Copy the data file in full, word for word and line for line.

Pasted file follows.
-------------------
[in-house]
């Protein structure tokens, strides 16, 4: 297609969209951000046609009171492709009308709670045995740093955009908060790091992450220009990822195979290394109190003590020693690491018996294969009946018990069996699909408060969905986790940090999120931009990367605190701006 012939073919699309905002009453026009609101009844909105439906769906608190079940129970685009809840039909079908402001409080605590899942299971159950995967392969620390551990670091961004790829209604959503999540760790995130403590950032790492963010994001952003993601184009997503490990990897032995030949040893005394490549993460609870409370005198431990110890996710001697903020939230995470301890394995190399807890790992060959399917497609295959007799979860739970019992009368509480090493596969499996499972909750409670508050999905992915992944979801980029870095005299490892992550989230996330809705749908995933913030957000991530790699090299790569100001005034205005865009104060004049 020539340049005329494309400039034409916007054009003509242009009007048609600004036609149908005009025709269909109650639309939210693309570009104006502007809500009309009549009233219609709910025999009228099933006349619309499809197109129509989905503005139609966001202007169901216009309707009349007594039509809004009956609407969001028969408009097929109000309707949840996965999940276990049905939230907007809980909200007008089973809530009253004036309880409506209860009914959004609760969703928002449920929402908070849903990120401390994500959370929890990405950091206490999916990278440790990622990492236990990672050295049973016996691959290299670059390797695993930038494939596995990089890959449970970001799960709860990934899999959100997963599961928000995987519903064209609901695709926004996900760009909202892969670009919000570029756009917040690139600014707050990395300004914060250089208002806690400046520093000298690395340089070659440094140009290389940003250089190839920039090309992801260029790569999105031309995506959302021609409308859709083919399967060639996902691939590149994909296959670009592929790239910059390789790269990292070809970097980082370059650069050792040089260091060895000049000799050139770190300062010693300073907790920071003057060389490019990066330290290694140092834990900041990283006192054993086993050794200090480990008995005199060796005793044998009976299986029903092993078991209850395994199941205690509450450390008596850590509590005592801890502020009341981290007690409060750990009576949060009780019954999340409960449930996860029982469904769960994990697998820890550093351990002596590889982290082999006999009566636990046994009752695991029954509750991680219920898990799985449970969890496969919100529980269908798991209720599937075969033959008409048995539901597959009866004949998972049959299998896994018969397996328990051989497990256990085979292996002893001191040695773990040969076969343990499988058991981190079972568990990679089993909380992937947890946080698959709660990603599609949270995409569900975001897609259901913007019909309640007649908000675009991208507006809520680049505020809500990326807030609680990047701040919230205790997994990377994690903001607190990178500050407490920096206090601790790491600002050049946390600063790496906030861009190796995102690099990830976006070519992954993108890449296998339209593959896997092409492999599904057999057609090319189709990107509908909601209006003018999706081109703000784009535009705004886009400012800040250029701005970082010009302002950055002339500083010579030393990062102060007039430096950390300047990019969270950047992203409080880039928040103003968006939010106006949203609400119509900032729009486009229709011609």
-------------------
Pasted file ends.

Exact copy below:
[in-house]
């Protein structure tokens, strides 16, 4: 297609969209951000046609009171492709009308709670045995740093955009908060790091992450220009990822195979290394109190003590020693690491018996294969009946018990069996699909408060969905986790940090999120931009990367605190701006 012939073919699309905002009453026009609101009844909105439906769906608190079940129970685009809840039909079908402001409080605590899942299971159950995967392969620390551990670091961004790829209604959503999540760790995130403590950032790492963010994001952003993601184009997503490990990897032995030949040893005394490549993460609870409370005198431990110890996710001697903020939230995470301890394995190399807890790992060959399917497609295959007799979860739970019992009368509480090493596969499996499972909750409670508050999905992915992944979801980029870095005299490892992550989230996330809705749908995933913030957000991530790699090299790569100001005034205005865009104060004049 020539340049005329494309400039034409916007054009003509242009009007048609600004036609149908005009025709269909109650639309939210693309570009104006502007809500009309009549009233219609709910025999009228099933006349619309499809197109129509989905503005139609966001202007169901216009309707009349007594039509809004009956609407969001028969408009097929109000309707949840996965999940276990049905939230907007809980909200007008089973809530009253004036309880409506209860009914959004609760969703928002449920929402908070849903990120401390994500959370929890990405950091206490999916990278440790990622990492236990990672050295049973016996691959290299670059390797695993930038494939596995990089890959449970970001799960709860990934899999959100997963599961928000995987519903064209609901695709926004996900760009909202892969670009919000570029756009917040690139600014707050990395300004914060250089208002806690400046520093000298690395340089070659440094140009290389940003250089190839920039090309992801260029790569999105031309995506959302021609409308859709083919399967060639996902691939590149994909296959670009592929790239910059390789790269990292070809970097980082370059650069050792040089260091060895000049000799050139770190300062010693300073907790920071003057060389490019990066330290290694140092834990900041990283006192054993086993050794200090480990008995005199060796005793044998009976299986029903092993078991209850395994199941205690509450450390008596850590509590005592801890502020009341981290007690409060750990009576949060009780019954999340409960449930996860029982469904769960994990697998820890550093351990002596590889982290082999006999009566636990046994009752695991029954509750991680219920898990799985449970969890496969919100529980269908798991209720599937075969033959008409048995539901597959009866004949998972049959299998896994018969397996328990051989497990256990085979292996002893001191040695773990040969076969343990499988058991981190079972568990990679089993909380992937947890946080698959709660990603599609949270995409569900975001897609259901913007019909309640007649908000675009991208507006809520680049505020809500990326807030609680990047701040919230205790997994990377994690903001607190990178500050407490920096206090601790790491600002050049946390600063790496906030861009190796995102690099990830976006070519992954993108890449296998339209593959896997092409492999599904057999057609090319189709990107509908909601209006003018999706081109703000784009535009705004886009400012800040250029701005970082010009302002950055002339500083010579030393990062102060007039430096950390300047990019969270950047992203409080880039928040103003968006939010106006949203609400119509900032729009486009229709011609």